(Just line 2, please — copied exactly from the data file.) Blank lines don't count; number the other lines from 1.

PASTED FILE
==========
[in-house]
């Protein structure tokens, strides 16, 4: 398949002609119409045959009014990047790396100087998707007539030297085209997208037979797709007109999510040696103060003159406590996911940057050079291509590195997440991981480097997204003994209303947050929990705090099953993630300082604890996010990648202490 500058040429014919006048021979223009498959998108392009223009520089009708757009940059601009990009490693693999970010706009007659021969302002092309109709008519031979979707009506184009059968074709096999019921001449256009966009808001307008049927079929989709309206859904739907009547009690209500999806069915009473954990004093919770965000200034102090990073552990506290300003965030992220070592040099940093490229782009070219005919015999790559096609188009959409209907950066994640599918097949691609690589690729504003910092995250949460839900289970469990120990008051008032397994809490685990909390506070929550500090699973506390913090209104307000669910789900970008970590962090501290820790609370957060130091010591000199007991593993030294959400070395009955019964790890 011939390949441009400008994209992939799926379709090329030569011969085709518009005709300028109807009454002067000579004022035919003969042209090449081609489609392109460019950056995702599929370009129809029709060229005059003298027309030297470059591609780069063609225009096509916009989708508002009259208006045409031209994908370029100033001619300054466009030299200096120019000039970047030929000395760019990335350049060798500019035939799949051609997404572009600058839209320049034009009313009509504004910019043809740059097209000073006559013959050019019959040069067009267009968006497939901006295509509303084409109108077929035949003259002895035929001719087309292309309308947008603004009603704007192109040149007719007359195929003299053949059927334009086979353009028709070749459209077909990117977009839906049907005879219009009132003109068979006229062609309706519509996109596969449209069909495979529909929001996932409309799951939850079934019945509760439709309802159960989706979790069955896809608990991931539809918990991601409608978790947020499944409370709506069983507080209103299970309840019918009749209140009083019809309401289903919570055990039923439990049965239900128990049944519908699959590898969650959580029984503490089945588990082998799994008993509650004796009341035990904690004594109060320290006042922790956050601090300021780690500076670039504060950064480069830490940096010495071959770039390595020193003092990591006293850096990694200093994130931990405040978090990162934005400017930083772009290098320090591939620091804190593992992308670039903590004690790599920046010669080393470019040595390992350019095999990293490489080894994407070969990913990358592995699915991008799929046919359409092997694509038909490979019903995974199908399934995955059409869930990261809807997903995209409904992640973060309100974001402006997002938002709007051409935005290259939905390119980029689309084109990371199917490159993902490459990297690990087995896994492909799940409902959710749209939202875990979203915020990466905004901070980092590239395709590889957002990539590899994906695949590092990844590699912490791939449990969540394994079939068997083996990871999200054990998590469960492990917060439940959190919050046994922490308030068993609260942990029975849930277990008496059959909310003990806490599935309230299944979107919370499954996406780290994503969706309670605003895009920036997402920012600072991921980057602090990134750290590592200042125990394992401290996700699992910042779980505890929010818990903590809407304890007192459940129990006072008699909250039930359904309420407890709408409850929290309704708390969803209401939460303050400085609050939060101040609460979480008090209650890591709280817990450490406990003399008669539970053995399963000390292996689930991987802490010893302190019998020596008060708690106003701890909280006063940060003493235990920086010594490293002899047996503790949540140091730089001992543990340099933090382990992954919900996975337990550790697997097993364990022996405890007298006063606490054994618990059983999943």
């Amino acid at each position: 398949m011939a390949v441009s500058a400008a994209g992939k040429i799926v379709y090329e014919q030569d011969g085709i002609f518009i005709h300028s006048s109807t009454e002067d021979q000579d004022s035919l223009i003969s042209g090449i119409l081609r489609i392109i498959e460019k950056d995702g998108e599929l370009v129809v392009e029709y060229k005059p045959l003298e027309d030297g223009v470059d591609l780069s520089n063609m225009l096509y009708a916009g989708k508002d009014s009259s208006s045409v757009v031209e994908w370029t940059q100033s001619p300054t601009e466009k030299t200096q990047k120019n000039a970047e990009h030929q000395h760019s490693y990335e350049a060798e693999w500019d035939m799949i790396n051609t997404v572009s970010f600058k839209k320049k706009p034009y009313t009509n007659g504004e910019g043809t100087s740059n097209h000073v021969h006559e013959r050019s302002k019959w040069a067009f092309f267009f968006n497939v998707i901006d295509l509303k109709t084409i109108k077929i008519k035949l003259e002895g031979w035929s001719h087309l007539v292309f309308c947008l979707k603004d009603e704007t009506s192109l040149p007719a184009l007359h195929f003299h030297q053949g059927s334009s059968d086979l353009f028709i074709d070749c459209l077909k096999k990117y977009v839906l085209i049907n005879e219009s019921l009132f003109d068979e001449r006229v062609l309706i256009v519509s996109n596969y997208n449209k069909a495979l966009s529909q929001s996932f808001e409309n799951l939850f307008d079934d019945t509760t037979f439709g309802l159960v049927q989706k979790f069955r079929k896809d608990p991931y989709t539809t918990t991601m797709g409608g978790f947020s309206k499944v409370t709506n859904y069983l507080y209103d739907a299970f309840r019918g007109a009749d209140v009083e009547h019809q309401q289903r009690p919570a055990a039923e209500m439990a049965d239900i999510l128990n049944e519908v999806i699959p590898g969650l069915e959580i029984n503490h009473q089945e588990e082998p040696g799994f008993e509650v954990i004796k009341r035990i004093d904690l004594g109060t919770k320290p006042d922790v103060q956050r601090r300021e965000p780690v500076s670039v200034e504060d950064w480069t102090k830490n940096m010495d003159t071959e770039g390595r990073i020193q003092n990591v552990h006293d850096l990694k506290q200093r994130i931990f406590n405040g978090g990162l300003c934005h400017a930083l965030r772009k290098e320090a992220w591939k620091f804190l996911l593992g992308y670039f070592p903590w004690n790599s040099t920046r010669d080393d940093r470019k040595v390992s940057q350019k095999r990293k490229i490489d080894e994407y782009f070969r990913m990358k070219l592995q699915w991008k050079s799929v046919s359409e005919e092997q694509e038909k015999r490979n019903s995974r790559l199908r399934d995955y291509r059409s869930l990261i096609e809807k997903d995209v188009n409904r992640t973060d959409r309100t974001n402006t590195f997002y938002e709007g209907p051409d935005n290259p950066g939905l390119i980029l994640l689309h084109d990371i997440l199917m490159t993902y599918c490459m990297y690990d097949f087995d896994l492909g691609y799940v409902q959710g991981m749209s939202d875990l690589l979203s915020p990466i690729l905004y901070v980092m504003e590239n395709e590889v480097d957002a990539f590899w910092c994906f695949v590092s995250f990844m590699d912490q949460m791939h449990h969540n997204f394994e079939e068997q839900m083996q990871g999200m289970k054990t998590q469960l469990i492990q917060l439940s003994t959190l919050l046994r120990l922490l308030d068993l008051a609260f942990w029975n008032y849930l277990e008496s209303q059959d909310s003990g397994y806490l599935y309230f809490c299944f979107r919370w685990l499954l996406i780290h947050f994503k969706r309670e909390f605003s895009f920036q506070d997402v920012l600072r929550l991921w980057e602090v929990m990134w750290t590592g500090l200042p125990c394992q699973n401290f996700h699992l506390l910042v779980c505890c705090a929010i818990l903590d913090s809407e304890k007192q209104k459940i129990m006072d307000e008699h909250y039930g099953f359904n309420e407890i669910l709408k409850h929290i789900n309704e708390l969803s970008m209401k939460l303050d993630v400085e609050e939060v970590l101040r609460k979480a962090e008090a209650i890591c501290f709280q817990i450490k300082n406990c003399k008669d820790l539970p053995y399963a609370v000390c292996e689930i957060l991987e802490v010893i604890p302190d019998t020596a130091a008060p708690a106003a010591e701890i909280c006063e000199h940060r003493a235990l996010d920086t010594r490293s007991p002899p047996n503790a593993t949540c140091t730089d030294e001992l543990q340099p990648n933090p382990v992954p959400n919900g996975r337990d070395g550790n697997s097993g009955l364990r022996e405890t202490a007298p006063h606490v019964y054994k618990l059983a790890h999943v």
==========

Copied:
């Protein structure tokens, strides 16, 4: 398949002609119409045959009014990047790396100087998707007539030297085209997208037979797709007109999510040696103060003159406590996911940057050079291509590195997440991981480097997204003994209303947050929990705090099953993630300082604890996010990648202490 500058040429014919006048021979223009498959998108392009223009520089009708757009940059601009990009490693693999970010706009007659021969302002092309109709008519031979979707009506184009059968074709096999019921001449256009966009808001307008049927079929989709309206859904739907009547009690209500999806069915009473954990004093919770965000200034102090990073552990506290300003965030992220070592040099940093490229782009070219005919015999790559096609188009959409209907950066994640599918097949691609690589690729504003910092995250949460839900289970469990120990008051008032397994809490685990909390506070929550500090699973506390913090209104307000669910789900970008970590962090501290820790609370957060130091010591000199007991593993030294959400070395009955019964790890 011939390949441009400008994209992939799926379709090329030569011969085709518009005709300028109807009454002067000579004022035919003969042209090449081609489609392109460019950056995702599929370009129809029709060229005059003298027309030297470059591609780069063609225009096509916009989708508002009259208006045409031209994908370029100033001619300054466009030299200096120019000039970047030929000395760019990335350049060798500019035939799949051609997404572009600058839209320049034009009313009509504004910019043809740059097209000073006559013959050019019959040069067009267009968006497939901006295509509303084409109108077929035949003259002895035929001719087309292309309308947008603004009603704007192109040149007719007359195929003299053949059927334009086979353009028709070749459209077909990117977009839906049907005879219009009132003109068979006229062609309706519509996109596969449209069909495979529909929001996932409309799951939850079934019945509760439709309802159960989706979790069955896809608990991931539809918990991601409608978790947020499944409370709506069983507080209103299970309840019918009749209140009083019809309401289903919570055990039923439990049965239900128990049944519908699959590898969650959580029984503490089945588990082998799994008993509650004796009341035990904690004594109060320290006042922790956050601090300021780690500076670039504060950064480069830490940096010495071959770039390595020193003092990591006293850096990694200093994130931990405040978090990162934005400017930083772009290098320090591939620091804190593992992308670039903590004690790599920046010669080393470019040595390992350019095999990293490489080894994407070969990913990358592995699915991008799929046919359409092997694509038909490979019903995974199908399934995955059409869930990261809807997903995209409904992640973060309100974001402006997002938002709007051409935005290259939905390119980029689309084109990371199917490159993902490459990297690990087995896994492909799940409902959710749209939202875990979203915020990466905004901070980092590239395709590889957002990539590899994906695949590092990844590699912490791939449990969540394994079939068997083996990871999200054990998590469960492990917060439940959190919050046994922490308030068993609260942990029975849930277990008496059959909310003990806490599935309230299944979107919370499954996406780290994503969706309670605003895009920036997402920012600072991921980057602090990134750290590592200042125990394992401290996700699992910042779980505890929010818990903590809407304890007192459940129990006072008699909250039930359904309420407890709408409850929290309704708390969803209401939460303050400085609050939060101040609460979480008090209650890591709280817990450490406990003399008669539970053995399963000390292996689930991987802490010893302190019998020596008060708690106003701890909280006063940060003493235990920086010594490293002899047996503790949540140091730089001992543990340099933090382990992954919900996975337990550790697997097993364990022996405890007298006063606490054994618990059983999943």